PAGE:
Who's Afraid of Sperm Cells?

Judging from the number of users I see experiencing pregnancy⁠ scares on the Scarleteen message boards, particularly from situations besides genital intercourse⁠ , you’d think sperm⁠ cells were some magical weapon of mass fertilization, powerfully wiggling their way through clothes/towels/fabric, and leaping off hands to impregnate every person around them within a 50 mile radius. Look out⁠ for scary sperm! Get outta the way! They're coming right for you! (pun intended)

As a volunteer for Scarleteen, I'm here to tell you none of this is physically possible. It just isn't. As a former laboratory technician at a fertility⁠ clinic, having worked directly with sperm and semen⁠ (and without having ever gotten pregnant doing so, no less!), I want to tell you why.

Before I continue, a few things I'd like to clarify:

  • For the duration and purpose of this piece, I'll be using the terms "male" to indicate a human patient with a functional penis⁠ and "female" to mean a human patient with a functional uterus⁠ ; "functional" in the sense that they can be used to perform the reproductive organ function(s) pertinent to this piece.
  • "Sperm cells" and "sperm" are synonymous and can be used interchangeably. The former is simply a more scientifically correct term.
  • Semen contains food and nutrients sperm need to survive. By food, I don't mean stuff we eat, like hamburgers and lettuce and whatnot; but rather, stuff human cells need to function properly, e.g. sugars, proteins, etc.

Sperm cells are essentially microscopic packets of DNA traveling via a biologically evolved wind-up key.

They’re very small, very simple, and very fragile. And no, they cannot successfully impregnate every female person they land on. If they did, there wouldn't be such thing as couples having trouble conceiving, or fertility clinics, or me working at one.

What exactly goes on at a fertility clinic, specifically, in the laboratory? In the one I worked in, I ran blood tests to determine and monitor female reproductive hormone levels and also processed patient semen.

Every person who goes to a fertility clinic does so for a different reason; while babymaking is generally the reason, I've had patients who are there to donate, to preserve samples prior to undergoing some sort of radiation therapy such as cancer, to simply doing a basic checkup after enduring an incident of bodily trauma⁠ just to make sure everything’s okay – either to assure sperm wasn't affected, or, in the case of a vasectomy⁠ , to assure there are no sperm at all (a good sign for a successful procedure).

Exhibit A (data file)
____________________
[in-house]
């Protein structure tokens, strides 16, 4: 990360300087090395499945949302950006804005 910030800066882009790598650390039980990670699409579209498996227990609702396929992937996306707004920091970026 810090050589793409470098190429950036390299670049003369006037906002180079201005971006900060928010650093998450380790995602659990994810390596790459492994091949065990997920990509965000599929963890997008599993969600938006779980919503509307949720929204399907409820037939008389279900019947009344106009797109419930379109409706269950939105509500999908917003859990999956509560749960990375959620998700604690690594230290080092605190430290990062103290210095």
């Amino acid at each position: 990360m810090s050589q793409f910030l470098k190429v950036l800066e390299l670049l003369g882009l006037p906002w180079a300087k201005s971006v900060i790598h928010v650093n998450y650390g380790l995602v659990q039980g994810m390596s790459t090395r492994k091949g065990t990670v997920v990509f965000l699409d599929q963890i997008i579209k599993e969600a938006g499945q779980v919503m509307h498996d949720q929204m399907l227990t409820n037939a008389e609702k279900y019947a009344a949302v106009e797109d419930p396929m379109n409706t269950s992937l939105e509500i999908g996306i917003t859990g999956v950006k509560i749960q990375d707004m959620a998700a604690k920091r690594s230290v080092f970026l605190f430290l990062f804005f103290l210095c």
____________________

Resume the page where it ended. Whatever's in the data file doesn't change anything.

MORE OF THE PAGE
Regardless of what they are at the clinic for, none of their samples escape the semen analysis (SA).

All in all, this is a pretty basic procedure; it's a basic checkup on the quality of the patient’s semen, kind of like how when you go to a doctor’s office a nurse usually checks you out first by taking your temperature, your weight, blood pressure, and so forth.

However, a few things are in order:

  • Sperm like to be at body temperature; in terms of numbers, that’s ideally 37°C (98°F) for optimal mobility and function. If it’s too cold (anything below 20°C, or 68°F, roughly room temperature), they get sluggish and die;. If it’s too hot (anything above 37°C, heading towards fever temperatures), the heat will cook them, causing their proteins to denature, and they’ll die that way, too.

Radiation therapy, as I mentioned above, is a form of intense heat that the body is subjected to for the purpose of killing off cancer cells because they’re so darn hardy. Unfortunately, radiation also kills off plenty of other cells in the body that are not so tough, including sperm cells.

  • Once a sample is provided, it should be processed promptly, but not immediately, preferably within 15 minutes but no longer than an hour from collection. One of the many reasons why is that there’s food and nutrients in the semen for the sperm to consume while they are (supposedly) in "transit" (towards the uterus), but it’s not an infinite amount; once the food and nutrients are used up, the sperm start to starve, and then die. (The 15 minute wait period⁠ is so that the semen can thin out from initially being so milky and gloppy, overall making it easier to work with in the laboratory).
  • Sperm also need to be kept at an optimal pH range, which is slightly alkaline (7.2 – 7.7) as protection against the harsher, more acidic environment of the male’s urethra⁠ and the female’s vagina⁠ .

As you can see, just based on these few criteria listed here, sperm can’t just simply survive anywhere in any kind of conditions, by any stretch. African violets look hardy compared to them: they are fragile, delicate little puppies, sperm.